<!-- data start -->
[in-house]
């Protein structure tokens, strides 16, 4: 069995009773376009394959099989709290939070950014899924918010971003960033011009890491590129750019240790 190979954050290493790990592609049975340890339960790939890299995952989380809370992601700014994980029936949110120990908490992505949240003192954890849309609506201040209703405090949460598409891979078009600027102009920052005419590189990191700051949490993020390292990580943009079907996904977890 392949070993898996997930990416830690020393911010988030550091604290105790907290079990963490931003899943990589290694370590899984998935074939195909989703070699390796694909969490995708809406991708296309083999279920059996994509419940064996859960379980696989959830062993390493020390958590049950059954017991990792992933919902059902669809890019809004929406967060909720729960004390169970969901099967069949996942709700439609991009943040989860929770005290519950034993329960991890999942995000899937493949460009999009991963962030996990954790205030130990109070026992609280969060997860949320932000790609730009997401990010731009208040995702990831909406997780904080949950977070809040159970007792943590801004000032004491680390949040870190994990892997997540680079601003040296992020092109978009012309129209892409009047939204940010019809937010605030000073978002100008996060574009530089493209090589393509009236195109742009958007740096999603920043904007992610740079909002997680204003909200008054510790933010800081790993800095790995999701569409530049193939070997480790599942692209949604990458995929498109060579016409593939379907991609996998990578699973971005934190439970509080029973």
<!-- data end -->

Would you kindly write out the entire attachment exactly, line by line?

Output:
[in-house]
């Protein structure tokens, strides 16, 4: 069995009773376009394959099989709290939070950014899924918010971003960033011009890491590129750019240790 190979954050290493790990592609049975340890339960790939890299995952989380809370992601700014994980029936949110120990908490992505949240003192954890849309609506201040209703405090949460598409891979078009600027102009920052005419590189990191700051949490993020390292990580943009079907996904977890 392949070993898996997930990416830690020393911010988030550091604290105790907290079990963490931003899943990589290694370590899984998935074939195909989703070699390796694909969490995708809406991708296309083999279920059996994509419940064996859960379980696989959830062993390493020390958590049950059954017991990792992933919902059902669809890019809004929406967060909720729960004390169970969901099967069949996942709700439609991009943040989860929770005290519950034993329960991890999942995000899937493949460009999009991963962030996990954790205030130990109070026992609280969060997860949320932000790609730009997401990010731009208040995702990831909406997780904080949950977070809040159970007792943590801004000032004491680390949040870190994990892997997540680079601003040296992020092109978009012309129209892409009047939204940010019809937010605030000073978002100008996060574009530089493209090589393509009236195109742009958007740096999603920043904007992610740079909002997680204003909200008054510790933010800081790993800095790995999701569409530049193939070997480790599942692209949604990458995929498109060579016409593939379907991609996998990578699973971005934190439970509080029973």